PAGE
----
- Climate Protection Litigation
With the rising public awareness of the looming imminent impacts of climate change, a new breed of climate protection litigation was brought to courts on the national and international level which aim to force States to meet the max. 1.5 respective 2.0 °C of global warming targets set forth in the Paris Agreement by a greater mitigation of greenhouse gas emissions. In the following, a selection of the most important proceedings – some of them are still pending – ought to be introduced and the specific challenges of those lawsuits for their standing and success to be outlined.
One of the most groundbreaking successes of climate protection litigation is marked by the judgment of Supreme Court De Hoge Raad of the Netherlands from December 2019. The Urgenda Foundation and 886 Dutch citizens sued the Dutch Government for failing to adopt adequate measures to address climate change. The Hague District Court ordered the State to mitigate greenhouse gas emissions by 25 percent by 2020. The decision was upheld by the Supreme Court, De Hoge Raad, of the Netherlands. The Hague District Court had found that the Dutch Government violated its duty of care stemming from the right to life of Art. 2 of the European Convention on the Protection of Human Rights (ECHR) and the right to respect for private and family life of Art. 8 ECHR, stating that it was an established fact that the negative consequences are currently being experienced in the Netherlands, such as heavy precipitation, […]”¹ and that those consequences were a “real and immediate risk to persons”.²
¹ Urgenda Foundation v. The Netherlands (Ministry of Infrastructure and the Environment)  C/09/456689/HA ZA 13-1396 (Hague District Court), para. 4.89. An English translation of hte judgement can be found at ‘Rechtspraak’,https://uitspraken.rechtspraak.nl/inziendocument?id=ECLI:NL:HR:2019:2007, last accessed on 30 August 2021.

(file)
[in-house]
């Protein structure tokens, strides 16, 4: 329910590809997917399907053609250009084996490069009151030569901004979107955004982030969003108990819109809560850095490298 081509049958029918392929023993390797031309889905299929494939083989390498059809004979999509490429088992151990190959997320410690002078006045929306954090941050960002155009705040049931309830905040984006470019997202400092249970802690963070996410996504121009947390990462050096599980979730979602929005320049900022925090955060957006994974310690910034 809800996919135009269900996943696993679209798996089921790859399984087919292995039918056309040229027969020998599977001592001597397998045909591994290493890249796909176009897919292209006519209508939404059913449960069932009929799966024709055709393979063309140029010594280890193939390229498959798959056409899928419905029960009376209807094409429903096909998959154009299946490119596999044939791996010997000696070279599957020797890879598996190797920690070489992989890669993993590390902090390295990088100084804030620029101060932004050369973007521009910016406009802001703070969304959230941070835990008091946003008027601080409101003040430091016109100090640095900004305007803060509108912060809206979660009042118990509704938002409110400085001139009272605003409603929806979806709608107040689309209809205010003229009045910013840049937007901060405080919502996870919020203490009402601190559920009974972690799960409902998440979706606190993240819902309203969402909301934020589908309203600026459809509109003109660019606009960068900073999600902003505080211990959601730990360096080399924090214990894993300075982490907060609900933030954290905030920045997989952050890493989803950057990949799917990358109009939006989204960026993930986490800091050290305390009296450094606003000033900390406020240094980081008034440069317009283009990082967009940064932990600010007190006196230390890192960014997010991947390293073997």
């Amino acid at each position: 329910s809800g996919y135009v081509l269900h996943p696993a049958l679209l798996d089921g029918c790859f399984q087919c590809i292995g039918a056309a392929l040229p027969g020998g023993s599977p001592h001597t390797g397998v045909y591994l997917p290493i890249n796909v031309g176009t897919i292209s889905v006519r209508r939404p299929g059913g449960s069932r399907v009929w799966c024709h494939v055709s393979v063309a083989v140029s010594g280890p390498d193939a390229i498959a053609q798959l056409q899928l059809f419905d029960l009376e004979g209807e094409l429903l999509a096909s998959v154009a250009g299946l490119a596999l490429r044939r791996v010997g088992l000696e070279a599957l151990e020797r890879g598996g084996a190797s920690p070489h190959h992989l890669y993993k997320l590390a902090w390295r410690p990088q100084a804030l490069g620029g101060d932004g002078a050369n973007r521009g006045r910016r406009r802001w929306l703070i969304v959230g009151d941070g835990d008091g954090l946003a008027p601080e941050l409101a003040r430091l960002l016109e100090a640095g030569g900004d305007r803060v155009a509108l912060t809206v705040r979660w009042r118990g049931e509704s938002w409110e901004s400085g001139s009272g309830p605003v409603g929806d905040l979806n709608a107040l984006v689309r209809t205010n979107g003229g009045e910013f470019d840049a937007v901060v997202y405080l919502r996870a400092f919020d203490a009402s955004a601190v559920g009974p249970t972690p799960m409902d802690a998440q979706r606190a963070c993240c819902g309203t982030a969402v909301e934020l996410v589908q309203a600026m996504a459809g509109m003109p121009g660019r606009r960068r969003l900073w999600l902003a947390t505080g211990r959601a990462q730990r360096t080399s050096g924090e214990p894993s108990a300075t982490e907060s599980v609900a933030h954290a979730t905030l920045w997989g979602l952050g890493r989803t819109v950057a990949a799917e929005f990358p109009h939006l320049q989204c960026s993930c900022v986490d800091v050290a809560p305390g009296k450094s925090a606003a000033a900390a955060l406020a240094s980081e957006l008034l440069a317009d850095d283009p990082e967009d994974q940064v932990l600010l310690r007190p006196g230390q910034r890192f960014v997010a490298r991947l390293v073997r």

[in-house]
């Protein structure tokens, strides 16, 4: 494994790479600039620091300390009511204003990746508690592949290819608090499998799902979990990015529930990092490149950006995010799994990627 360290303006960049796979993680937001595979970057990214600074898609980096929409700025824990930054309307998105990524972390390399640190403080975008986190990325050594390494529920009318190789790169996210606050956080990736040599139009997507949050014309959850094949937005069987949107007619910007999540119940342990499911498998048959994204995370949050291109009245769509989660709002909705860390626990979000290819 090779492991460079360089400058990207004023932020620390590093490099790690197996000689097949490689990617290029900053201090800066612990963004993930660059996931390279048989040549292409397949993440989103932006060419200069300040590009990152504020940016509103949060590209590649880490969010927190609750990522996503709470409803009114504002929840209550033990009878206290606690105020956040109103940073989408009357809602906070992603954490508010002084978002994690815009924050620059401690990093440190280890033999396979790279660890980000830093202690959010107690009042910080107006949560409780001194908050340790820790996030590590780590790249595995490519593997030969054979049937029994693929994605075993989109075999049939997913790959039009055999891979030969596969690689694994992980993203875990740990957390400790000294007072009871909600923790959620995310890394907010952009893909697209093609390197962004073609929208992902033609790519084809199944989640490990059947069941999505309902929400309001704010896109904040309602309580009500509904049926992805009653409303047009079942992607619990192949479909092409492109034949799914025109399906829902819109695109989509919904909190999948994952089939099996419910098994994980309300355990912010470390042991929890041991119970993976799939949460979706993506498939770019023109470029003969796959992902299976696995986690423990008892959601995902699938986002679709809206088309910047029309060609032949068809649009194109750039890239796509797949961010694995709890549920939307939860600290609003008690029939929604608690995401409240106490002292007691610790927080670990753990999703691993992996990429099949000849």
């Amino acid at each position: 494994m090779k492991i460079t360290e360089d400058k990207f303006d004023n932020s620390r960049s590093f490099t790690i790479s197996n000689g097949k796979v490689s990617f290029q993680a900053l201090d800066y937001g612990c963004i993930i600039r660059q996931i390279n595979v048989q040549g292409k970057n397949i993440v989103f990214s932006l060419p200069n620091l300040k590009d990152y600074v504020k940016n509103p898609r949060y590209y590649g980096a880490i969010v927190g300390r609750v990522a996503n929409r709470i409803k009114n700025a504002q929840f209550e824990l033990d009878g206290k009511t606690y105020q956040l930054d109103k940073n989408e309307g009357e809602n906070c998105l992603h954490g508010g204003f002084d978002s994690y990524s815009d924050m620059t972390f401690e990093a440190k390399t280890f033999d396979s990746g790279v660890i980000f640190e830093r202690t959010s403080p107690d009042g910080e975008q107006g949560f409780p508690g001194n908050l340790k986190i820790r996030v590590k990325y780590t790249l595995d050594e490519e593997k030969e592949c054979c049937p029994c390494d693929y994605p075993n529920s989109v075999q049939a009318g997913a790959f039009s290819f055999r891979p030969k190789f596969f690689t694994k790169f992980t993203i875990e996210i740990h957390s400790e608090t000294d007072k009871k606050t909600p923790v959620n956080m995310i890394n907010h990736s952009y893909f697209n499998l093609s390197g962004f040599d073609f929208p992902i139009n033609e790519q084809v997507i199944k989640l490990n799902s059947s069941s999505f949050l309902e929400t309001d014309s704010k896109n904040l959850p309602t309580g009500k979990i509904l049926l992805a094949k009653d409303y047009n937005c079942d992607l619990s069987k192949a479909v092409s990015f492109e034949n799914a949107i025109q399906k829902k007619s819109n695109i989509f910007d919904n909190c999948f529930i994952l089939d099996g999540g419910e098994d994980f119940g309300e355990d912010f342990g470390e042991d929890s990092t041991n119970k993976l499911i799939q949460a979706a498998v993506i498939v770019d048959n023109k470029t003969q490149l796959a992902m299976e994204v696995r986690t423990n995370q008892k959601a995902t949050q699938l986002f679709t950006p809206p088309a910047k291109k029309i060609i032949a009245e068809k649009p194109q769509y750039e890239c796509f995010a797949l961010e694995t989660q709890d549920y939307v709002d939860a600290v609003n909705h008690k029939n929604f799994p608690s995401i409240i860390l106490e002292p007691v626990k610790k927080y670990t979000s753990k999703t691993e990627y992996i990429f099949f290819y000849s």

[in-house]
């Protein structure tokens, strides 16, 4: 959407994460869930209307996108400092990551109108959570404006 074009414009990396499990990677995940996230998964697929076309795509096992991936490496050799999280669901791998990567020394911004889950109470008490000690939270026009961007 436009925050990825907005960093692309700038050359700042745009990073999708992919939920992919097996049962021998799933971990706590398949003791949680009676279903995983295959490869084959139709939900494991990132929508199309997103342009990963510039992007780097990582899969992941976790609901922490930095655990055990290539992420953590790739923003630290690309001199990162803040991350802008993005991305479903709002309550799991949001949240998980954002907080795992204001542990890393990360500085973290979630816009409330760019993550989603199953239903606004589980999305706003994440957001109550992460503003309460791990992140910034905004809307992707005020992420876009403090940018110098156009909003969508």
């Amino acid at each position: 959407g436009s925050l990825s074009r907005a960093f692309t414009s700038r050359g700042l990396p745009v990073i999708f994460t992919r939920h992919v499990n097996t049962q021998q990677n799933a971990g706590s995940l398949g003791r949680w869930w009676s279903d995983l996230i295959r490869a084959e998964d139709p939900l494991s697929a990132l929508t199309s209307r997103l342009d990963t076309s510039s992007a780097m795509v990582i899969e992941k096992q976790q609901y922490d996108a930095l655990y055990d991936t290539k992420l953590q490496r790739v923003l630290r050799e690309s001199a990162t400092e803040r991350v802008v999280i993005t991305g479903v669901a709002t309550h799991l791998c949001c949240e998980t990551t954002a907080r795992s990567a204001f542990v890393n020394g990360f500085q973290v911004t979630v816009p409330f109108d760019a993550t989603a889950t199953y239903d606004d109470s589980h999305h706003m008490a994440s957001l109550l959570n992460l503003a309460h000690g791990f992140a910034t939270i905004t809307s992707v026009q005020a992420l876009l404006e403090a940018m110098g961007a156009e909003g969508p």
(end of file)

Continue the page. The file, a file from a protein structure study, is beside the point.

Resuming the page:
² Urgenda, Supreme Court Decision, para. 4.2.
Most recently the German Federal Constitutional Court (Bundesverfassungsgericht) upheld partially the constitutional complaints concerning climate protection releasing its decision on 29 April 2021. The Court found that the legislator adopted measures for greenhouse gas emission mitigation until 2030 have an intervention-like prior effect in the fundamental freedoms of the German Basic Law, as they cause inadequate risks of future impairments of fundamental rights; Due to the less ambitious mitigations measures in effect until 2030 the German legislator would have to enact from 2030 onwards much more concerted efforts to meet the target of climate neutrality by 2050. The Federal Constitutional Court states that the fundamental freedoms of the German Basic Law ensure the intertemporal protection of freedoms whose realization still lies in the future and hence concerning notably the freedoms of children and future generations. In contrast, the Court denied a violation of the duty to protect stemming from Art. 2 para. 2 S. 1 German Basic Law and Art. 14 para. 1 German Basic Law, awarding a wide margin of appreciation to the legislator to determine the concept for greenhouse gas emissions mitigation. Moreover, notwithstanding the fact that the German State is bound by the fundamental rights of the German Basic Law as regards to people living outside the territory of jurisdiction of the German State, the Court emphasised in its Decision that the duty to protect stemming from fundamental rights needs to be modified and differentiated toward people living abroad. Thus the complaints filed by people from Nepal and Bangladesh were dismissed.